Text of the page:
Uniqlo has unveiled an upcoming collaboration with iconic Japanese film and theater company Shochiku Co. Ltd, under the stewardship of creative director NIGO. A line of men’s and women’s clothing will reflect Kabuki traditions and the vibrant colors of Japanese theater culture and costumes, all skewed through the lens of pop culture in NIGO’s inimitable style.

The collection is set to launch in Paris, New York and Tokyo at the end of the month, as highlighted in this enigmatic teaser video released today.

Lemaire x UNIQLO (Japan) collection to release for Fall/Winter 2015 season

Christophe LemaireHermès’ past creative director, has been tapped for a collaboration with Japanese retailer Uniqlo. Lemaire and Uniqlo will launch a men’s and women’s clothing line, expected for this fall in stores and online. The focus of the collection will be “creative, comfortable, everyday garments,” translating to luxurious lounge wear tinged with Lemaire’s pared-down aesthetic.

The partnership marks a great match, as Lemaire’s approach to design meshes well with Uniqlo’s brand ethos, with the retailer constantly pushing out covetable collaborations. This also marks a time for growth for Lemaire who, along with his design partner Sarah Linh-Tran, has just launched e-commerce operations for the Lemaire brand.

Uniqlo’s “Best of +J” Collection (in collaboration with Jil Sander) to return for Spring 2015

After reviving its popular Jil Sander collaboration last fall, Uniqlo is gearing up to launch a Spring/Summer installment of its “Best of +J” collection. The collection will again reissue some of the most popular items from the five-season design collaboration, which ended in 2011 much to the chargin of fashion fans on a budget. Sander left her namesake brand for the second time in October 2013, so the +J pieces represent some of the only new Sander-designed items out there right now.

Details are scarce at this point, but Uniqlo has said that the collection will include shirts, jackets, pants, and dresses, and will release in 15 countries and regions on March 9.


Uniqlo vows reforms as NGO Human Right Now deplores factory conditions in China

uniqloJapan Times:

A Hong Kong-based nongovernmental organization that discovered poor working environments at two Chinese factories who supply goods to Uniqlo said Friday it plans to continue investigating more Chinese factories that partner with the casual clothing giant.

The Students and Scholars Against Corporate Misbehavior (Sacom) shared its findings, including low wages, excessive overtime work and unsafe labor conditions, earlier this week.

Responding to the Sacom’s report, Fast Retailing Co., which runs Uniqlo, announced on Thursday steps it plans to take to improve working conditions at the plants, admitting some of the points in the report were true.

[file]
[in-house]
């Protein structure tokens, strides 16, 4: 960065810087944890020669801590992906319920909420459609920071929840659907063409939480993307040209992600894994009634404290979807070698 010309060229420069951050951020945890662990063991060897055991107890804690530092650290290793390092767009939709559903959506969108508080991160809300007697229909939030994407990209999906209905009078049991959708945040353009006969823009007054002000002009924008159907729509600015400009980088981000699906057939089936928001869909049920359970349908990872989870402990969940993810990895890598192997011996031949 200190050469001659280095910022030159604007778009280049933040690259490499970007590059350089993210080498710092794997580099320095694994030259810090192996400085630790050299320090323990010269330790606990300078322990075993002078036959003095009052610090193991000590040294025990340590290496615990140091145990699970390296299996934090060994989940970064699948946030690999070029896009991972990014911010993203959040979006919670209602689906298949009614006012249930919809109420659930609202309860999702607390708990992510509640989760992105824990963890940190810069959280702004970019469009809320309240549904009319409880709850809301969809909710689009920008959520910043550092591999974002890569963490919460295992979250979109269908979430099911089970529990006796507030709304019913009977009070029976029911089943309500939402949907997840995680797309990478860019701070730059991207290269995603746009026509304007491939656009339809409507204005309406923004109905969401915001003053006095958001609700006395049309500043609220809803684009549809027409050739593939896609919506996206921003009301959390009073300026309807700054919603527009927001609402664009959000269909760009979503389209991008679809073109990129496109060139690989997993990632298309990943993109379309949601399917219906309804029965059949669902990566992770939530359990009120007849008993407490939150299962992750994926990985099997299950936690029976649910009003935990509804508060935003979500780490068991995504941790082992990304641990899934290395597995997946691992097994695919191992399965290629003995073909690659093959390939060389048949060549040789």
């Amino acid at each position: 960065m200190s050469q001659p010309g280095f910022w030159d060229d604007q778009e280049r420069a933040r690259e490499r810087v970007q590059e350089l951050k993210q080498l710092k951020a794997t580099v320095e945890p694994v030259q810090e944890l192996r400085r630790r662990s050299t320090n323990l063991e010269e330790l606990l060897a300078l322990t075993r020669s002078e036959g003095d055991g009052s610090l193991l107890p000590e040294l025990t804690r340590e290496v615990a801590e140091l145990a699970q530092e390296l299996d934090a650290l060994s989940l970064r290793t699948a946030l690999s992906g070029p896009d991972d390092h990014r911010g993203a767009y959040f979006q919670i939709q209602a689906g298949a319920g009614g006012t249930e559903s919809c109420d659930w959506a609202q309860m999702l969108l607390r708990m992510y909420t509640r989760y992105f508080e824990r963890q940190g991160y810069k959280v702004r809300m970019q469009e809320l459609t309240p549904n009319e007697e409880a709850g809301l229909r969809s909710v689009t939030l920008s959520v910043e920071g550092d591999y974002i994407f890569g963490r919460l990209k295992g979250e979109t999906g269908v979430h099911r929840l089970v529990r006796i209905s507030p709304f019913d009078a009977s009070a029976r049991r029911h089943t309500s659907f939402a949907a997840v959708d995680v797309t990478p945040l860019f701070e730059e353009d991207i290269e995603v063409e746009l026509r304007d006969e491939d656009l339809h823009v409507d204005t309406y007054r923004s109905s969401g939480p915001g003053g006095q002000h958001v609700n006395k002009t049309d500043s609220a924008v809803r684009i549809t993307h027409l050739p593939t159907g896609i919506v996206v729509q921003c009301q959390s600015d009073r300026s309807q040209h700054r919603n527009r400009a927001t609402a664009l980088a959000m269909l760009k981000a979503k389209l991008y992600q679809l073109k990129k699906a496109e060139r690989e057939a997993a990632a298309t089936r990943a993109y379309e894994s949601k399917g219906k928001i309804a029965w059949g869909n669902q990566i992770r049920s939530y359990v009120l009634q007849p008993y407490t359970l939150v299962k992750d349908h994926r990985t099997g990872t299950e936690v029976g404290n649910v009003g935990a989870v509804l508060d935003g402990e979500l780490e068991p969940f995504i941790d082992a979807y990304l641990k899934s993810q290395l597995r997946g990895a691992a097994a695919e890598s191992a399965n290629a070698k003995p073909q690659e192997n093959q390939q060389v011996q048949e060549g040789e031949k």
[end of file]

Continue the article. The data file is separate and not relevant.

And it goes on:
This is just the beginning of the campaign. We see a lot of promises from Uniqlo’s statement . But it won’t just stop us at this stage,” said Alexandra Chan, a Sacom project officer, at a news conference at the Foreign Correspondents’ Club of Japan in Tokyo.

She said Sacom and Tokyo-based NGO Human Rights Now will meet a Uniqlo executive next week to discuss the issue.

Sacom has been looking into labor situations at Chinese suppliers that serve big international firms like Apple Inc. and Samsung Electronics Co. It sent undercover investigators to a factory run by Pacific Textiles Ltd. and one owned by Dongguan Tomwell Garment Co. Both are leading players in the industry who employ thousands of workers, Chan said.

If they do something like that, what about other smaller-scale factories. They do not have adequate resources compared to these factories,” she said.

The poor working conditions described at the factories include one at Pacific that lacks air-conditioning, causing many of the men there to go topless when it gets hot, which is unsafe.

It also said the factory has a poor sewage system that leaves wastewater all over the floor, including chemicals used to dye fabrics, which could pose a health risk to employees.

Long working hours are an issue as well, since Pacific Textile employees work 308 hours and Dongguan Tomwell workers 286 hours per month, considerably higher than the China’s standard of 174 hours.

Fast Retailing promised to make reforms within a month.

Fast Retailing has urged the factories to take swift action on the issues identified in the Sacom report, and we will cooperate fully with them to ensure that improvements are made. Together with third parties, including auditors and NGOs, we will check progress within one month,” said Yukihiro Nitta, Fast Retailing Group Executive Officer responsible for corporate social responsibility.

Fast Retailing’s instructions include increasing the number of holidays, making improvements to the working environment, including air quality and temperature checks, and rethinking the use of fines and other penalties used to punish employees. It also promised to carry out more unannounced checks on the factories.

While Chan said she appreciates Fast Retailing’s decision to take action, she still has some concerns.

For instance, while Fast Retailing says it instructed Dongguan to urge its workers to form a labor union, hold elections and its first meeting by March, Chan said it will be tough to establish a truly functioning labor union so quickly, adding there needs to be more time to provide proper education and training.